But I hadn’t forgotten my assignment. Before I started my trip, I approached friends of mine who were involved with political lobbying; quite an interesting field of work and they were certainly influential enough to maybe make some connections with a caviar producer in Baku. The problem is that some of the world’s caviar production is not very popular when it comes to European regulations. This includes the black caviar which mainly comes from the fishing of wild sturgeon. There was a self-issued ban on production, but now, especially in Russia and Iran, black caviar is being harvested again. There are two ways to take roe from the sturgeon. You can either milk it or you can cut the fish open. The former is more complicated but the sturgeon survives, the latter is quicker and definitely more lethal for the fish. In the end, I couldn’t get any help from the lobbyists because they were afraid about bad publicity. I was never one to judge. I am only an observer with a cute and harmless plastic camera.
So there I was. Not a trace of caviar and some films to shoot. I had another contact, though. Aysel was a business partner of another friend and together with Konul she runs the advertising agency, “SS Production”, in Baku. We met in her office and I couldn’t have been more surprised. On the first floor you had the technicians, all men, and on the next floor the leader of the pack, all women. This was really astonishing in such a male-dominated environment. Aysel had a sharp mind and an engineered rocket-engine underneath her office chair. I explained my task and I know that it is hard to comprehend if you are not familiar with it. First you kind of have to explain Lomography, its story and its success, and then you take out a tiny plastic camera. Sometimes size does matter or you have to be bold. I am brave enough to be a Lomographer. To my surprise Aysel instantly got the whole idea and made some calls. Within a few minutes I was taken by the hand by her talented assistant Ellina and we took a cab to a big fish-store in the city. There I got some shots of all kinds of fish-cans and some fresh fish. The owner of the fish-store and some of his workers had served their military service in the GDR (The German Democratic Republic) and so he was kind of happy to see me. In fact there were plenty of former Red Army soldiers from Azerbaijan who had been stationed in Germany. When I was finished with my kinky business we both got a farewell present: a fish!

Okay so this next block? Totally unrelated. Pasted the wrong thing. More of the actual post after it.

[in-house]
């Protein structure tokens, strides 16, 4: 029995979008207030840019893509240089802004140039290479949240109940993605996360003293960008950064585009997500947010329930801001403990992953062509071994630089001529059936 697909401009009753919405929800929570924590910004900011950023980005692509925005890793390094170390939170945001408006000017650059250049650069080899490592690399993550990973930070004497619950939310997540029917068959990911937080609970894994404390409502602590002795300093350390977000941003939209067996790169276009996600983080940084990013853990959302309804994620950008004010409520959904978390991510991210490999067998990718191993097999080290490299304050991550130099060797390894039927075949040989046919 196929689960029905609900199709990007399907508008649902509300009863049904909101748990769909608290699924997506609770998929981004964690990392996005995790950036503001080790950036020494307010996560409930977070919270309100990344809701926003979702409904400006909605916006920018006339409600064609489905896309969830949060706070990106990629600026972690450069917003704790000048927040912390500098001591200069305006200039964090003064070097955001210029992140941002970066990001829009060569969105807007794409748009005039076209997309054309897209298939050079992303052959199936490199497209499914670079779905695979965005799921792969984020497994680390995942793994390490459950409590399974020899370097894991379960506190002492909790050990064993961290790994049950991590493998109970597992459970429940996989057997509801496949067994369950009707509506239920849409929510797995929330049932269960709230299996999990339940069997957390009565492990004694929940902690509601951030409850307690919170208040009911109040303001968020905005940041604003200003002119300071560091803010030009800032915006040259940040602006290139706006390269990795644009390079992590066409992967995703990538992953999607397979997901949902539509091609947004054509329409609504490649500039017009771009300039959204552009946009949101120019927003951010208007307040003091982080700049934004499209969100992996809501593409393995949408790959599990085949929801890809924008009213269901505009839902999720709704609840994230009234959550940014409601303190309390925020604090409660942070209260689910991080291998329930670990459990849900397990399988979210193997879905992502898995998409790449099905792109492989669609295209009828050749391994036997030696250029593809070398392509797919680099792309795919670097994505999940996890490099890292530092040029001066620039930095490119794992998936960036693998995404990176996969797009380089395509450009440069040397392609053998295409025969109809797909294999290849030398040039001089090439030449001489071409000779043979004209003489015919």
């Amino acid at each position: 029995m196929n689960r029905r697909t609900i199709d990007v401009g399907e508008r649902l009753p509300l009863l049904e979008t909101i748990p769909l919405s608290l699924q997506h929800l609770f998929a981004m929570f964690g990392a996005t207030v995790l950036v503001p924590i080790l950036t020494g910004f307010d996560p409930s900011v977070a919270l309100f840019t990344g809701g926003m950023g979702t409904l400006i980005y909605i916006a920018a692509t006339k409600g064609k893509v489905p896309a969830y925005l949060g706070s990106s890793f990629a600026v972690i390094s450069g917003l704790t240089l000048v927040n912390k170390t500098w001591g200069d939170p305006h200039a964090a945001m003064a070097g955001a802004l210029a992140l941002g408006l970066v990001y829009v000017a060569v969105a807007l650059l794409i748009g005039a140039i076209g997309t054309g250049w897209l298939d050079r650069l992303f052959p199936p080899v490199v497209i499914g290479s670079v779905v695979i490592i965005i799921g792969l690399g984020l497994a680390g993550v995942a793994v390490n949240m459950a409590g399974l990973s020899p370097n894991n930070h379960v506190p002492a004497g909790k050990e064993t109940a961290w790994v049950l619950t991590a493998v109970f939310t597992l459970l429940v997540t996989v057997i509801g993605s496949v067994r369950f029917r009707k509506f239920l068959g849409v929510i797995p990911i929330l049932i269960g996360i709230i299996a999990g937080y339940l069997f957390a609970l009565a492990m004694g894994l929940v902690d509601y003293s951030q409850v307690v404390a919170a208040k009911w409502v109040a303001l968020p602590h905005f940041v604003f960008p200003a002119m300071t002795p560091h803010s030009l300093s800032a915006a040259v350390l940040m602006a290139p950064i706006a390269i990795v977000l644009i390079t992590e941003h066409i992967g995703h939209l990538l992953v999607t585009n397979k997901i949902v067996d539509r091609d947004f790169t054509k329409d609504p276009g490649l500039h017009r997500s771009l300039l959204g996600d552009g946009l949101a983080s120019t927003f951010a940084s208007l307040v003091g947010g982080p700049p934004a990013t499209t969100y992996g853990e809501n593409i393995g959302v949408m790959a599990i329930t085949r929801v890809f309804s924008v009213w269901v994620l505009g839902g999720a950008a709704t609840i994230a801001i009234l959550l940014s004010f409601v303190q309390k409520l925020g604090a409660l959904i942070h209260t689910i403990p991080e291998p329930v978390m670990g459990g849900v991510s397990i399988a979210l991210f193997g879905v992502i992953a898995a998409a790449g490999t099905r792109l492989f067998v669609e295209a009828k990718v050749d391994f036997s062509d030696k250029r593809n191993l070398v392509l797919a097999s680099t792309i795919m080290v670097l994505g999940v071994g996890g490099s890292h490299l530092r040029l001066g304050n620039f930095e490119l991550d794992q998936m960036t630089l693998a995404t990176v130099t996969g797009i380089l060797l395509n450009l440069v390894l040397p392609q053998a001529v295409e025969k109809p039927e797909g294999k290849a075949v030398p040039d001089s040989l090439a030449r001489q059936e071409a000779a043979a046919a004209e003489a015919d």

Caviar Diaries was written by Willie Schumann. Visit his LomoHome here